Amendment 168

Part of National Security Bill - Report (2nd Day) – in the House of Lords at 4:15 pm on 7th March 2023.

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Photo of Lord Marks of Henley-on-Thames Lord Marks of Henley-on-Thames Liberal Democrat Lords Spokesperson (Justice) 4:15 pm, 7th March 2023

My Lords, at the risk of being accused of buttering up the noble and learned Lord, Lord Bellamy, I should say at the outset that we are very grateful to him, his officials and the noble Lord, Lord Sharpe, for their positive engagement with us on the Ministry of Justice aspects of the Bill. There has been significant movement by the Government on the MoJ provisions, and on this group in particular.

While that is the reality, there remain significant differences between us on these provisions. Our position on the damages reduction clauses in the Bill is that the power to reduce or extinguish damages in a case against the Crown on the basis that the claimant has been involved in some terrorist wrongdoing in the past should never have been in the Bill. After all, the clause does not require the conviction of a terrorist offence. Ground 1 in Clause 85(3)(a)(i) is the commission of such an offence, but the alternative ground in sub-paragraph (ii) is nebulously described as

“other involvement in terrorism-related activity”.

That could be serious or it could be limited. After all, even wearing clothing that might suggest support for a proscribed organisation is a terrorist offence. I therefore invite the Government to give the House an assurance that the provisions on reducing damages will not be invoked on unproven allegations emanating from a foreign state that a claimant has been involved in some terrorism-related activity under the alternative ground in Clause 85(3)(a)(ii).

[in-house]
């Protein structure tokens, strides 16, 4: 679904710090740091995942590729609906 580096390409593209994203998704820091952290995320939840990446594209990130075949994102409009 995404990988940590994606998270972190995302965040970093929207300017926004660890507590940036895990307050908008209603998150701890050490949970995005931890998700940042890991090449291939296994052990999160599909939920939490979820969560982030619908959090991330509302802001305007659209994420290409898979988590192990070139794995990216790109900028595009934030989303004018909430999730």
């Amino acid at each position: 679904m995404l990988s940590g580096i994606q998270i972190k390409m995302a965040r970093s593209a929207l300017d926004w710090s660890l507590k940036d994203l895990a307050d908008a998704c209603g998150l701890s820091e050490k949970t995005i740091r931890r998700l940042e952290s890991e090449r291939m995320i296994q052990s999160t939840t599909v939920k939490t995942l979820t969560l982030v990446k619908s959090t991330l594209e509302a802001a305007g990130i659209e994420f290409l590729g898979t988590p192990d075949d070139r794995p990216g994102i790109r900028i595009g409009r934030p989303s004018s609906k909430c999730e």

We have serious concerns about Clauses 84 to 88 being part of the Bill. Those concerns are that they are restrictive of civil rights, effectively denying or restricting legitimate claimants’ access to the courts and their right to a remedy; that they could enable the Government to avoid liability for damages in the face of justified claims; and that they would reduce accountability and limit the publicity for genuine claims of government wrongdoing.

These clauses risk undermining two important democratic principles: first, that everyone is entitled to enforce their rights in court and, secondly, that, where a legal right is breached, there is a remedy. Our central question is, why should the Government be excused from paying damages in a case where their liability to a claimant is proved? I invite the noble and learned Lord to explain how the Government answer that central question. Why, also, have the Government not confined this power to cases within Clause 88, where there is a risk of damages being themselves used for the purposes of terrorism?

In Committee, I drew attention to the cases of Jagtar Singh Johal, Abdul Hakim Belhaj and Fatima Boudchar, arising from the British Government’s complicity in torture and, in the latter case, detention in Thailand and rendition to Libya. Their cases and other cases of government wrongdoing might risk being threatened by this new power. However, since Committee, and in response to one of the main criticisms I and others levelled at this clause, the Government have laid Amendment 169. My reading of that amendment, which agrees with the Ministers explanatory statement, is that the court may consider reducing damages